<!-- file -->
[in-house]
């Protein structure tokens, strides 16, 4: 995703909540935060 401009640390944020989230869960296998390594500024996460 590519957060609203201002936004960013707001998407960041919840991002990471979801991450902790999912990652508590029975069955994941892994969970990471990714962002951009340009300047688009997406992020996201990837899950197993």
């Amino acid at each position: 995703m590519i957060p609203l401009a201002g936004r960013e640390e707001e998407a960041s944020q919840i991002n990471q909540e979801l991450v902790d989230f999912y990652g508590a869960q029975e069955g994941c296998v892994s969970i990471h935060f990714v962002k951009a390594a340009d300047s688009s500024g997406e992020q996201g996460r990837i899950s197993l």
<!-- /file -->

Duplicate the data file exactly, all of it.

[in-house]
């Protein structure tokens, strides 16, 4: 995703909540935060 401009640390944020989230869960296998390594500024996460 590519957060609203201002936004960013707001998407960041919840991002990471979801991450902790999912990652508590029975069955994941892994969970990471990714962002951009340009300047688009997406992020996201990837899950197993």
């Amino acid at each position: 995703m590519i957060p609203l401009a201002g936004r960013e640390e707001e998407a960041s944020q919840i991002n990471q909540e979801l991450v902790d989230f999912y990652g508590a869960q029975e069955g994941c296998v892994s969970i990471h935060f990714v962002k951009a390594a340009d300047s688009s500024g997406e992020q996201g996460r990837i899950s197993l």